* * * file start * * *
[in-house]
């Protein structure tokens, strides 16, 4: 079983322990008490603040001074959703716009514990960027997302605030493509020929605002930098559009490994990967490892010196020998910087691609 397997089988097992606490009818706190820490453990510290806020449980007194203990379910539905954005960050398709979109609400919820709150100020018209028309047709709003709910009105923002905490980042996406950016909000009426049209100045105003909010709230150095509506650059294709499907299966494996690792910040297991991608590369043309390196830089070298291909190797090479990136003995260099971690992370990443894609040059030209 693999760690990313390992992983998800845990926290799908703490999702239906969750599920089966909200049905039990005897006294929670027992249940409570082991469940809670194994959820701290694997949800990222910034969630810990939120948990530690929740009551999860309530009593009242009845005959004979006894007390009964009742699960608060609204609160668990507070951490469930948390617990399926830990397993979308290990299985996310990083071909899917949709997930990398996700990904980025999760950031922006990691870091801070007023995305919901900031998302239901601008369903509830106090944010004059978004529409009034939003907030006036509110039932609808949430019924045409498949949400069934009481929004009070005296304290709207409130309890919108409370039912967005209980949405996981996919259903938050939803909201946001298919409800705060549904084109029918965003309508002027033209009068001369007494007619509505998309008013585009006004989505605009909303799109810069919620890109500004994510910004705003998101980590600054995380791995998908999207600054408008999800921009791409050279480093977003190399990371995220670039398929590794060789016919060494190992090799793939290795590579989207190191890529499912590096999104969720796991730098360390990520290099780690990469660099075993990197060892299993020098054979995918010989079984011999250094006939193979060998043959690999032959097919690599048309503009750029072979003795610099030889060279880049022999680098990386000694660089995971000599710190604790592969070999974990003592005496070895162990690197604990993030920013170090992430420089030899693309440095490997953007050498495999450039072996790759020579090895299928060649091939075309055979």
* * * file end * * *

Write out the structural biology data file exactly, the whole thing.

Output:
[in-house]
């Protein structure tokens, strides 16, 4: 079983322990008490603040001074959703716009514990960027997302605030493509020929605002930098559009490994990967490892010196020998910087691609 397997089988097992606490009818706190820490453990510290806020449980007194203990379910539905954005960050398709979109609400919820709150100020018209028309047709709003709910009105923002905490980042996406950016909000009426049209100045105003909010709230150095509506650059294709499907299966494996690792910040297991991608590369043309390196830089070298291909190797090479990136003995260099971690992370990443894609040059030209 693999760690990313390992992983998800845990926290799908703490999702239906969750599920089966909200049905039990005897006294929670027992249940409570082991469940809670194994959820701290694997949800990222910034969630810990939120948990530690929740009551999860309530009593009242009845005959004979006894007390009964009742699960608060609204609160668990507070951490469930948390617990399926830990397993979308290990299985996310990083071909899917949709997930990398996700990904980025999760950031922006990691870091801070007023995305919901900031998302239901601008369903509830106090944010004059978004529409009034939003907030006036509110039932609808949430019924045409498949949400069934009481929004009070005296304290709207409130309890919108409370039912967005209980949405996981996919259903938050939803909201946001298919409800705060549904084109029918965003309508002027033209009068001369007494007619509505998309008013585009006004989505605009909303799109810069919620890109500004994510910004705003998101980590600054995380791995998908999207600054408008999800921009791409050279480093977003190399990371995220670039398929590794060789016919060494190992090799793939290795590579989207190191890529499912590096999104969720796991730098360390990520290099780690990469660099075993990197060892299993020098054979995918010989079984011999250094006939193979060998043959690999032959097919690599048309503009750029072979003795610099030889060279880049022999680098990386000694660089995971000599710190604790592969070999974990003592005496070895162990690197604990993030920013170090992430420089030899693309440095490997953007050498495999450039072996790759020579090895299928060649091939075309055979």